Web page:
Hitting the Rewind Button and Back in the Groove: Baylor expert muses on quasi-comeback of cassettes, vinylOct. 7, 2015
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WACO, Texas (Oct. 8, 2015) — “Bigger, better and badder than ever before!!!” is how international indie cassette labels are billing Oct. 17 — Cassette Store Day.
On the vinyl record front, Billboard Magazine reported that in 2014, more vinyl albums were sold than in any year since Nielsen started tracking music sales in 1991. That’s — sorry — a record.
And in case you missed it, National Eight-Track Day was April 11, vying for attention with National Cheese Fondue Day.
In the words of the late great Marvin Gaye, what’s going on?
Baylor University’s Robert Darden, professor of journalism, public relations and new media and a longtime champion of vinyl, has helped rescue countless warped and scratched records from “the golden age of black gospel music” to digitize them through Baylor’s Black Gospel Music Restoration Project (BGMRP). He talks about the vintage-goes-modern music scene.
Q: I read there are international independent cassette labels in Australia, New Zealand, Germany and now even the United Kingdom and U.S. Who’s buying?
A: There is actually a market for new cassettes. Heavy metal bands and their fans are fanning the so-called "low-fi" craze. There is even a full-time cassette-only store in London now. While it wasn’t the greatest vehicle to record music in the world, the cassette had a real advantage over vinyl – you could create your own collections of music. Most cassette players were portable, and the combination overcame the cassette’s audio inadequacies. For the BGMRP, at least one label (Nashboro) released all its best music on cassette for a couple years, so we’re always on the lookout for them. Unfortunately, the cassette is a fragile format and not as many survived as we would have liked.
Q: National Eight-Track Day is special for collectors and nostalgia buffs, and there’s a DIY site for those who want to revive eight-track players. But two eight-track museums — one in Dallas, one in New York — closed in the past year.
A: Eight-tracks, fortunately, are not making a comeback that I’m aware of. It was a transitional technology, bulky, unwieldy, definitely lacking in sound quality, subject to frequent jams and breaks, and difficult to store. Few gospel artists released music on eight-track, for which I’m forever grateful. That said, mint condition eight-tracks of Pink Floyd’s Dark Side of the Moon and the Beatles’ White Album are worth hundreds and hundreds of dollars to collectors.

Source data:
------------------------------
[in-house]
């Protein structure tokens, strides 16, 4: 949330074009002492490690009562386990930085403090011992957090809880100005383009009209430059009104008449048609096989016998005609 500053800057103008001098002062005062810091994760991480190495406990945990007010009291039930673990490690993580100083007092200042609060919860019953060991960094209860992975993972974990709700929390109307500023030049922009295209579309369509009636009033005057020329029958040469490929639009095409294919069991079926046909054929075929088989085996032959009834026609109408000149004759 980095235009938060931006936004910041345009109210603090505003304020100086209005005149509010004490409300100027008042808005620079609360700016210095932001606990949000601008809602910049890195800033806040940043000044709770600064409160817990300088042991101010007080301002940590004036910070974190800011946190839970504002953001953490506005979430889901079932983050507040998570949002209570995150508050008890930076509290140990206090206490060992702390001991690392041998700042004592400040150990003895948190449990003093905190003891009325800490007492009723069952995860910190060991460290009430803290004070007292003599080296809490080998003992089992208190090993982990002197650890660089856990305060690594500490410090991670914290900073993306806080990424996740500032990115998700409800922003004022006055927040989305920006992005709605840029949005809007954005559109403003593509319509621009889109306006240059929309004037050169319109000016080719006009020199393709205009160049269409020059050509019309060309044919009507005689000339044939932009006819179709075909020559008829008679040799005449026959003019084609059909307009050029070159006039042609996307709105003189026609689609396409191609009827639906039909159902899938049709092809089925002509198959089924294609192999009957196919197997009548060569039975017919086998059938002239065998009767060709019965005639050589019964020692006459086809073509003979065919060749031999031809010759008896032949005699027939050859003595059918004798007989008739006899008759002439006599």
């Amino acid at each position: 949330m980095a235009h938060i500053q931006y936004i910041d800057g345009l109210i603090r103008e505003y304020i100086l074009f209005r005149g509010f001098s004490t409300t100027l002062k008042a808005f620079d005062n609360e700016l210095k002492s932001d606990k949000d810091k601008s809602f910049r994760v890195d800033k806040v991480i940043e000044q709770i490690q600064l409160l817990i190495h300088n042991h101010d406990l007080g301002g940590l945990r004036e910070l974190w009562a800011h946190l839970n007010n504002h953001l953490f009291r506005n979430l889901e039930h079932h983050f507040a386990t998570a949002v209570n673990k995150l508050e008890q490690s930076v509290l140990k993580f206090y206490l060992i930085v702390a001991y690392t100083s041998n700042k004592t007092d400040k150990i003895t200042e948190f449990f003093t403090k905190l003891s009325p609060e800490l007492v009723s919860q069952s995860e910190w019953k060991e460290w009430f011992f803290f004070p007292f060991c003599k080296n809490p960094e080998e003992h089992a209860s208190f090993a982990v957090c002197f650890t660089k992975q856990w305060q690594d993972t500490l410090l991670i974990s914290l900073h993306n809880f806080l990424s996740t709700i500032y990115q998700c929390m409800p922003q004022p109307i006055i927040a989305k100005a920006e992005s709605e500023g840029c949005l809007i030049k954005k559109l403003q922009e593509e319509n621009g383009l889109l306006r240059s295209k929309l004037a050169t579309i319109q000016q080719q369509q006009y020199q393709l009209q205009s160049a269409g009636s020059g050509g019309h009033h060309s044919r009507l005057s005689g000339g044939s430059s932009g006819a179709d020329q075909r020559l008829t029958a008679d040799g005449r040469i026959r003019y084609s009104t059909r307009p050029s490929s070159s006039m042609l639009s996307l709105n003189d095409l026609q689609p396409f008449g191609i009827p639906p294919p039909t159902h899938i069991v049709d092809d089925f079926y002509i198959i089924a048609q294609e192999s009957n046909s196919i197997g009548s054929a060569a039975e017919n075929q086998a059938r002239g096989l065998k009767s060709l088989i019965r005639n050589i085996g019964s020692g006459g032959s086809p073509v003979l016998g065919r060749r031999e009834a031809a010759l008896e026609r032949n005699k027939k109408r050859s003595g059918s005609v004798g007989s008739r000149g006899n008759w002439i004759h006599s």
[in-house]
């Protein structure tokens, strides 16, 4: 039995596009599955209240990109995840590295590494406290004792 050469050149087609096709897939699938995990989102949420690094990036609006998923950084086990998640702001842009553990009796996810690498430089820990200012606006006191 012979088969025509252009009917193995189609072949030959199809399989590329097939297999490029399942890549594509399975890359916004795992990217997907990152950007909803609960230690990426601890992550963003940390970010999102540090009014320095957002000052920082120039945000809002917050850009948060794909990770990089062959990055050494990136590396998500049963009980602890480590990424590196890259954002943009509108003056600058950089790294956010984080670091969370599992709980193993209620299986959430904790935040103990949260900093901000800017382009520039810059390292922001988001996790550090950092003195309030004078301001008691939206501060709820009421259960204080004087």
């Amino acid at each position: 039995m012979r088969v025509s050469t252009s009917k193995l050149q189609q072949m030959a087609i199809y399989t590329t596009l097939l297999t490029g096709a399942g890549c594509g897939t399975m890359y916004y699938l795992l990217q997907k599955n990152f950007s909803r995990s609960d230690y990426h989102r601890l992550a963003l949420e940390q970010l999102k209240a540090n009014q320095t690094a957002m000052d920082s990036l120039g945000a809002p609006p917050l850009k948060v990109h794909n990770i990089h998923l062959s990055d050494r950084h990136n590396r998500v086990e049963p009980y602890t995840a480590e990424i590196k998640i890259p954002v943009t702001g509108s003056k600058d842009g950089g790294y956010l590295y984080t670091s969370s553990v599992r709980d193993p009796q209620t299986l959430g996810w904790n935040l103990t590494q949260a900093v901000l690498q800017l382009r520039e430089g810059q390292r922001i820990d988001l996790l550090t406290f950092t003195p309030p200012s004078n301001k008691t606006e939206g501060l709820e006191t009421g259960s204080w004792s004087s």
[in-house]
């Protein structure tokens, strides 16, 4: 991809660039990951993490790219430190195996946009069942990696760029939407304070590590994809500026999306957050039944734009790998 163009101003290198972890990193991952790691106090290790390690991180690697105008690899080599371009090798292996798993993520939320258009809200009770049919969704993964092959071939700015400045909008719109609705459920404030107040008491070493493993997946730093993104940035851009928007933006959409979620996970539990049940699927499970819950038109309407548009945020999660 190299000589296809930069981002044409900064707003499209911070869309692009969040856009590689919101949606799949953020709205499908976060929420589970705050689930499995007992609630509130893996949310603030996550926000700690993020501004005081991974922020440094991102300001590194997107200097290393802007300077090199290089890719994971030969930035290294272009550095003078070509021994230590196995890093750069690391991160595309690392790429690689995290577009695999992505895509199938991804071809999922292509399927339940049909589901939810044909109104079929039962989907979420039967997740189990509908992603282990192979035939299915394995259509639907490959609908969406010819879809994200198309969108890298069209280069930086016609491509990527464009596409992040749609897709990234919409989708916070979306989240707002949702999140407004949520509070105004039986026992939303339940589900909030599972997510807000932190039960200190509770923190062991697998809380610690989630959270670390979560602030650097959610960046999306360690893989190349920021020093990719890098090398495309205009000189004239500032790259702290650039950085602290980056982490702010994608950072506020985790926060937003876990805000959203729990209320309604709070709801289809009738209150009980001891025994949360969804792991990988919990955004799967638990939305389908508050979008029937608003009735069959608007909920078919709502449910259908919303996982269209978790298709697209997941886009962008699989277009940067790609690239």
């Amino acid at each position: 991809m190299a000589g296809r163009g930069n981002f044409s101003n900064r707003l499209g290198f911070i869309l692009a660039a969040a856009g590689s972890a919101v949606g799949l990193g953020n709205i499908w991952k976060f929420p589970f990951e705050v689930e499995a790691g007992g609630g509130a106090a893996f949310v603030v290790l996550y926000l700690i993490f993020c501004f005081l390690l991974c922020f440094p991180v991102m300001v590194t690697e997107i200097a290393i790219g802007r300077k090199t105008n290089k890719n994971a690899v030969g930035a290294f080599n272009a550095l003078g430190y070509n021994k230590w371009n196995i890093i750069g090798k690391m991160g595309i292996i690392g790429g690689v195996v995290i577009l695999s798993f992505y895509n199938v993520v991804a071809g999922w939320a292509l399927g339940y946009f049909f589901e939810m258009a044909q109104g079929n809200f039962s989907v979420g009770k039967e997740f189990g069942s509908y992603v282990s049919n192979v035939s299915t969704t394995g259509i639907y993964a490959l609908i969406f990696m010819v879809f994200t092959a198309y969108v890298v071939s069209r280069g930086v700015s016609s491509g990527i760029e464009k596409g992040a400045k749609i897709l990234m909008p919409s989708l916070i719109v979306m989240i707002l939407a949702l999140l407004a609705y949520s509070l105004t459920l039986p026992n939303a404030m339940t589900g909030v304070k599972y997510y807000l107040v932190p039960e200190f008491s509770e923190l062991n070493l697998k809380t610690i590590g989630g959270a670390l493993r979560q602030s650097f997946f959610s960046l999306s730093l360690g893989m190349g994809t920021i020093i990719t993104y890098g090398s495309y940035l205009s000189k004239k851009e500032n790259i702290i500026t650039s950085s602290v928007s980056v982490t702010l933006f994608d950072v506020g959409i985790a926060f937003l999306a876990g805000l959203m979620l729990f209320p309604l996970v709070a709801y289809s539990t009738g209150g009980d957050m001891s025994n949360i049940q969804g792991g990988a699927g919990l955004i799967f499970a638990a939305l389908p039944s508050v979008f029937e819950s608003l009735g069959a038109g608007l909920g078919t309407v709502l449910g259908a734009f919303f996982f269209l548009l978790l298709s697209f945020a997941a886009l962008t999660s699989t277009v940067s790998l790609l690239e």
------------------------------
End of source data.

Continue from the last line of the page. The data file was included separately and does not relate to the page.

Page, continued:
Q: I know that for you, obtaining vinyl is crucial to digitizing and preserving gospel music. Many disdain them as old-fashioned, a pain when it comes to storage and scratch-prone. So why are vinyl sales continuing to climb?
A: For older — more "seasoned" — people of my generation, there is certainly the nostalgia factor. This is how we fell in love with music. The LP was the first format that allowed artists to tell a complete story. The 10 to 12 songs were designed and sequenced to be listened to in a certain order. Whether it was The Who's “Tommy” or Willie Nelson's “The Preacher,” vinyl releases were an event. The LP also contained lots of information, whether on the back jacket or in the sleeve, of particular interest to fans — who wrote which song, who played on which song, the lyrics, the dedications. The vinyl LP jacket also spawned a golden age in design. Here was a big, broad canvas, and artists rushed to fill it with some of rock 'n' roll's most memorable images. Finally, there is a sense — not shared by all audiophiles — that a record with a good needle, played through a first-rate sound system sounds better than digital: warmer, deeper, more human.
My hearing isn't what it once was, but I believe I can tell a difference between the two formats. It may be the nearly imperceptible pops and flaws, or it may be the way that the sound is translated through the physical touch of the needle into the speakers to my ears. Regardless, I love the "sound" of a new record.
Among younger fans, all of the above is also true, to lesser or greater degrees. But the greatest growth may be among metal fans. Metal bands release limited-edition versions of their new music on vinyl, as well as digital. And another element may be at play — watching a needle skate across virgin vinyl is infinitely cooler than watching red lights blink on an iPod.
Q: What about new turntables versus those of yesteryear?
A: To get that great audio sound, you must have a quality turntable (belt-driven is the old standard), a relatively new needle (clean them regularly) and speakers (preferably with a woofer for those great vinyl bass tones). On the other hand, if you just want the thrill of an LP playing your favorite, well-loved music, warts and all, any decent turntable will do. Just don't crank it TOO loud — most of the new turntables only have small speakers.
Q: Where’s the best place to hunt for LPs and 45s?
A: If you've got the time, garage sales and used vinyl stores are wonderful places to stumble on long-lost treasures. The new breed of vinyl stores are also fun, although a good percentage of their sales come from expensive re-issues of classic LPs, pressed on virgin vinyl and designed for well-heeled Yuppies with a honed sense of nostalgia.
Q: Is the “return” of vinyl just a passing thing, along with hitting the rewind button, so to speak, on cassettes?
A: I don't think vinyl will ever pass digital in sales, but neither do I think the demand for vinyl will ever quite wane. Never underestimate the "coolness" factor of a shiny black vinyl LP spinning on a turntable, a pristine diamond needle floating over the groove while fans young and old watch and listen. It's positively primeval!
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